Recently, two studies were published which led many to question whether masks are protective against COVID-19 and if they are even necessary. Let’s answer these questions by beginning with a review of the study findings; in one study from Denmark, they found that masks did not offer additional protection to citizens who socially distance while outdoors. The 2nd study was of a group of military recruits where they found that consistent mask wearing over a two-week period both indoors and outside did not appear to protect against transmission. Yet, as everyone is aware, mask wearing, even outside, is still strongly recommended by the vast majority of health care agencies.
The goal of this review is to provide the physiologic insights that can both reconcile and modify these three seemingly conflicting conclusions between the recent mask studies and the prevailing mask recommendations which, although they are largely correct, often go a bit too far to the extreme. The following will hopefully allow all to understand exactly when and where and what kind of masks are needed to protect yourself from getting COVID-19;
The three prevailing observations to reconcile:
1) wearing standard masks doesn’t offer additional protection while social distancing outside (Danish Outdoor study)
2) wearing standard masks doesn’t offer much additional protection while in close quarters in quarantine for prolonged periods (Military Recruit study)
3) wearing masks are critical to reduce transmission (CDC, WHO recommendations)
To understand how all three of the above can be simultaneously true, the predominant mode of spread of this virus must be agreed upon. The 3 possible modes of transmission are:
- direct contact/hands/surfaces (prevented with hand hygiene )
- large droplet spread from person to person in close proximity (prevented by social distancing)
- airborne spread by inhaling tiny floating droplets directly into the nose/lungs (prevented by either ubiquitous standard masking indoors or by any wearer of an N95)
The CDC and WHO have long claimed that there is little transmission via direct contact or surfaces and that COVID-19 is instead predominantly spread via large droplets jumping from person to person. However, many scientists, after astutely observing the near collapse of social and economic life across the world as well as the manner of the rapid, massive global spread of COVID-19, instead concluded that the predominant mode of person-to-person transmission must be via “airborne” transmission. Although they were entirely correct, and despite the rapidly accumulating reports of “super-spreader” events from around the world, the WHO’s infection control committee was reluctant to adopt this position without “sufficient evidence”. The discord in opinion on this issue erupted when a group of 239 scientists from 32 countries wrote an open letter to the WHO with the evidence “proving” airborne spread.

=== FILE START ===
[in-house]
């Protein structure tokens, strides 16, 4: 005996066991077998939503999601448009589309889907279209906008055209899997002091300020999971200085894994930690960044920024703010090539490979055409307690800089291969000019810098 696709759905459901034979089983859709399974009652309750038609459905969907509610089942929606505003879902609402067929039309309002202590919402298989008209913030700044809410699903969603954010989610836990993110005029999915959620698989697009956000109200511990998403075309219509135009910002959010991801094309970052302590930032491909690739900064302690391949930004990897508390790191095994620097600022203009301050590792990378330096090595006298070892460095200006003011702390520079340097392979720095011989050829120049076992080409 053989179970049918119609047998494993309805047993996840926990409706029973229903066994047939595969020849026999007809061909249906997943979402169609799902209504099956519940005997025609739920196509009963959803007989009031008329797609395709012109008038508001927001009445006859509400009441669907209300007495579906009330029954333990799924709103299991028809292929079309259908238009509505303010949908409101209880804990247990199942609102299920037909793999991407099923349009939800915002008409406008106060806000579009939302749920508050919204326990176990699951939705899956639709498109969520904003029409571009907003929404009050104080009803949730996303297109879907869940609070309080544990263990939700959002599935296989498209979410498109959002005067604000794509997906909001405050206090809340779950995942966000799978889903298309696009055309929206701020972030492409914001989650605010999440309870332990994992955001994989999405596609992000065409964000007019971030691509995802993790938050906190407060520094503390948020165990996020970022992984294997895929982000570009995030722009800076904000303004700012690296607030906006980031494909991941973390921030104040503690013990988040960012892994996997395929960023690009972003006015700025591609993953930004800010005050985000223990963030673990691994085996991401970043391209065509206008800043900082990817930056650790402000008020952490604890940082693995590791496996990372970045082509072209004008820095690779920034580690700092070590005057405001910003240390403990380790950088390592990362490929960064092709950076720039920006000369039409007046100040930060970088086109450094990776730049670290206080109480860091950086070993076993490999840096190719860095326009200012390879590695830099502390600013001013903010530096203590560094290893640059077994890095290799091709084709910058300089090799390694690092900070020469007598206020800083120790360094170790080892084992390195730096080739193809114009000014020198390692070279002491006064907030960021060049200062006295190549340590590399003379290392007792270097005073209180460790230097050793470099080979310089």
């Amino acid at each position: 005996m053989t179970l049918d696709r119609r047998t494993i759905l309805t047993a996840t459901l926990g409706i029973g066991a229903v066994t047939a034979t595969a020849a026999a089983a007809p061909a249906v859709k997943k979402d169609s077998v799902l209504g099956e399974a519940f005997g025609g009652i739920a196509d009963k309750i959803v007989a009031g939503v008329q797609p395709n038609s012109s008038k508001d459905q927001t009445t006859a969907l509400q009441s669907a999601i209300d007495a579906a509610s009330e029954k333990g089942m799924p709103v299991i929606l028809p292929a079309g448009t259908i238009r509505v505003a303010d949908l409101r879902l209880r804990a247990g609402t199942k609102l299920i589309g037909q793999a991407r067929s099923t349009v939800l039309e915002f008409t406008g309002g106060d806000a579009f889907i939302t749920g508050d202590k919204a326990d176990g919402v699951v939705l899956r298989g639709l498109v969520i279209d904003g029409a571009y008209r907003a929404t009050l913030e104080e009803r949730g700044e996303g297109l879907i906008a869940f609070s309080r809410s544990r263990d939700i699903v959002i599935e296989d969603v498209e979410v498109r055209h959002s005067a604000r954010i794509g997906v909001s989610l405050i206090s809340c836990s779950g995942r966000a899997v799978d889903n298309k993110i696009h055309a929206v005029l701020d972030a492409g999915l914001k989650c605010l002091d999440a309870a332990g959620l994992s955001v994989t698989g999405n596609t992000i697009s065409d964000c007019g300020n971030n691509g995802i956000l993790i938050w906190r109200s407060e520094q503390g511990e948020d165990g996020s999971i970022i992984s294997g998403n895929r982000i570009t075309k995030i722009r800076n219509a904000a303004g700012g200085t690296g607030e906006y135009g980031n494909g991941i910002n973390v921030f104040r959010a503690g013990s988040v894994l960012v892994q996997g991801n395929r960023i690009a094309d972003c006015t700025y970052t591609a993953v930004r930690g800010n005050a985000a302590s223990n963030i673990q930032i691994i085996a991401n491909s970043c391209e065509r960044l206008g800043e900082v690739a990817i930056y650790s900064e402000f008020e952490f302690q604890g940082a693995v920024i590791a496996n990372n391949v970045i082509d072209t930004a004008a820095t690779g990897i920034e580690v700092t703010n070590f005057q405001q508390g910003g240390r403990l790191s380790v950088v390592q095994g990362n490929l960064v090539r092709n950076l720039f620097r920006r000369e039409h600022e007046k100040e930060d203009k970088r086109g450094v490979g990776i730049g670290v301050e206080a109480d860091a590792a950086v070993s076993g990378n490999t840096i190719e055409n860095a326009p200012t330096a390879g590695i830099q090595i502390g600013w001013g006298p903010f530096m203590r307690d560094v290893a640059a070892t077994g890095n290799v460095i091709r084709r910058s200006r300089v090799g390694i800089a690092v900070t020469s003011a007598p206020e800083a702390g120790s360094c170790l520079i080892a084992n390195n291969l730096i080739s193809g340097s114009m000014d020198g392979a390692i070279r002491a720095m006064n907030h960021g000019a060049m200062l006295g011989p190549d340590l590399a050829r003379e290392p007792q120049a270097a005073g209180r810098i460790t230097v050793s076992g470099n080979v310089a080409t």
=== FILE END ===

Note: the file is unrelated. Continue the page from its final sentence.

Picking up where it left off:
Well before that letter was published, I had written an Op-Ed with my mentor and friend Professor Paul Mayo back in May of 2020, to warn the world that SARS-CoV-2 was being transmitted via airborne spread and that N95 mask production was critical. Although our essay was submitted to and accepted by the New York Times Opinion page, the editors that accepted it were abruptly fired days later for publishing a disturbing Op-Ed by Senator Tom Cotton which called for the US military to be sent into the streets to quell the George Floyd protests. The newly appointed editors unfortunately dropped all the previously accepted Op-Eds. First time in my life I had a NYT Op-ed accepted… and the Op-Ed board gets themselves fired just days before publication? Well, at least it wasn’t as if I had a historically important scientific manuscript pass expert peer-review and then some compromised #%&$! desk jockey editor named Fred Fenter decided to retract it days before publication.. I mean that would be just beyond crushing (I still have not recovered from that by the way).
Fortunately, we then got the Op-Ed accepted and published in USA today (#1 ranked newspaper circulation in the country at 2.6 million daily readers!). In that Op-Ed, we provided overwhelming evidence that the predominant form of spread was via the airborne route, citing the work of many of the scientists that wrote the protest letter to the WHO two months later. Despite this Op-Ed and the open letter by 239 top scientists in the world… the WHO… still has not accepted this conclusion and thus has caused some scientists to devote precious research equipment and time to obtain the “sufficient evidence” needed to prove to the WHO committee the glaring reality of airborne spread. One such researcher, Kim Prather, a Professor at Scripps Institution of Oceanography, recently quoted, one year later, on March 31, 2021; “We were all baffled that [public health agencies] didn’t take aerosol transmission as being more serious to begin with,” and “It’s so frustrating because we’re all scrambling.…We cannot keep doing this” (hmm… where have I heard that phrase before?). Well, at least it was not like some WHO committee, despite mountains of evidence and millions dying, recommended against use of one of the safest, broadest, and most effective anti-viral in history (cue crushing chest pain…again)